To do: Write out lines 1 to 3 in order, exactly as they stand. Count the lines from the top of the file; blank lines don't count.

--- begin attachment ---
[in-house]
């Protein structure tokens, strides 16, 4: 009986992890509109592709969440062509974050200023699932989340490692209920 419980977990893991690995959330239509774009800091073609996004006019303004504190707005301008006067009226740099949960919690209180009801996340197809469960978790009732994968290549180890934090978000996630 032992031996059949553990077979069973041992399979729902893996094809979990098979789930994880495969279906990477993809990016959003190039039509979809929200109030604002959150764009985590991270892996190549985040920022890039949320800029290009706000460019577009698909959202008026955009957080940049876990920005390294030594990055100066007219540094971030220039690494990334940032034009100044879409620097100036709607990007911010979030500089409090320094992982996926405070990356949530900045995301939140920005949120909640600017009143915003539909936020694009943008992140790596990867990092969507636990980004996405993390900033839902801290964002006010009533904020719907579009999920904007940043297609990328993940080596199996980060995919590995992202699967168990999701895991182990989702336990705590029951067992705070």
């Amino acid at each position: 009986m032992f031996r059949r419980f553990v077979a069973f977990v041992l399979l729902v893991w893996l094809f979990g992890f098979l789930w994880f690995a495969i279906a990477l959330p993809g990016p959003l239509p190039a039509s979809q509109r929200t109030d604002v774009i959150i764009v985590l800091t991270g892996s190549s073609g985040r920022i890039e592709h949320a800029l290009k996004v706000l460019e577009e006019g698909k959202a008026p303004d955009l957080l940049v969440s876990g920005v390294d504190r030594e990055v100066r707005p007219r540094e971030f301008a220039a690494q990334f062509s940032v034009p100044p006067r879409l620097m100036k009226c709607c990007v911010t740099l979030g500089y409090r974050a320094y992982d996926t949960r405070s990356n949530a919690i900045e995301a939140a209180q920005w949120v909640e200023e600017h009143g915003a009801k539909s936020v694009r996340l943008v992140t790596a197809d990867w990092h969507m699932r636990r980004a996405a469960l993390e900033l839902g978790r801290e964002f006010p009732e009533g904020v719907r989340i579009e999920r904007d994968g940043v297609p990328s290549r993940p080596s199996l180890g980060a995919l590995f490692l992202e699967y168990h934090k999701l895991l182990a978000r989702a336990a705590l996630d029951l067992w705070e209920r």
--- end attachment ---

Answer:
[in-house]
């Protein structure tokens, strides 16, 4: 009986992890509109592709969440062509974050200023699932989340490692209920 419980977990893991690995959330239509774009800091073609996004006019303004504190707005301008006067009226740099949960919690209180009801996340197809469960978790009732994968290549180890934090978000996630 032992031996059949553990077979069973041992399979729902893996094809979990098979789930994880495969279906990477993809990016959003190039039509979809929200109030604002959150764009985590991270892996190549985040920022890039949320800029290009706000460019577009698909959202008026955009957080940049876990920005390294030594990055100066007219540094971030220039690494990334940032034009100044879409620097100036709607990007911010979030500089409090320094992982996926405070990356949530900045995301939140920005949120909640600017009143915003539909936020694009943008992140790596990867990092969507636990980004996405993390900033839902801290964002006010009533904020719907579009999920904007940043297609990328993940080596199996980060995919590995992202699967168990999701895991182990989702336990705590029951067992705070």
């Amino acid at each position: 009986m032992f031996r059949r419980f553990v077979a069973f977990v041992l399979l729902v893991w893996l094809f979990g992890f098979l789930w994880f690995a495969i279906a990477l959330p993809g990016p959003l239509p190039a039509s979809q509109r929200t109030d604002v774009i959150i764009v985590l800091t991270g892996s190549s073609g985040r920022i890039e592709h949320a800029l290009k996004v706000l460019e577009e006019g698909k959202a008026p303004d955009l957080l940049v969440s876990g920005v390294d504190r030594e990055v100066r707005p007219r540094e971030f301008a220039a690494q990334f062509s940032v034009p100044p006067r879409l620097m100036k009226c709607c990007v911010t740099l979030g500089y409090r974050a320094y992982d996926t949960r405070s990356n949530a919690i900045e995301a939140a209180q920005w949120v909640e200023e600017h009143g915003a009801k539909s936020v694009r996340l943008v992140t790596a197809d990867w990092h969507m699932r636990r980004a996405a469960l993390e900033l839902g978790r801290e964002f006010p009732e009533g904020v719907r989340i579009e999920r904007d994968g940043v297609p990328s290549r993940p080596s199996l180890g980060a995919l590995f490692l992202e699967y168990h934090k999701l895991l182990a978000r989702a336990a705590l996630d029951l067992w705070e209920r």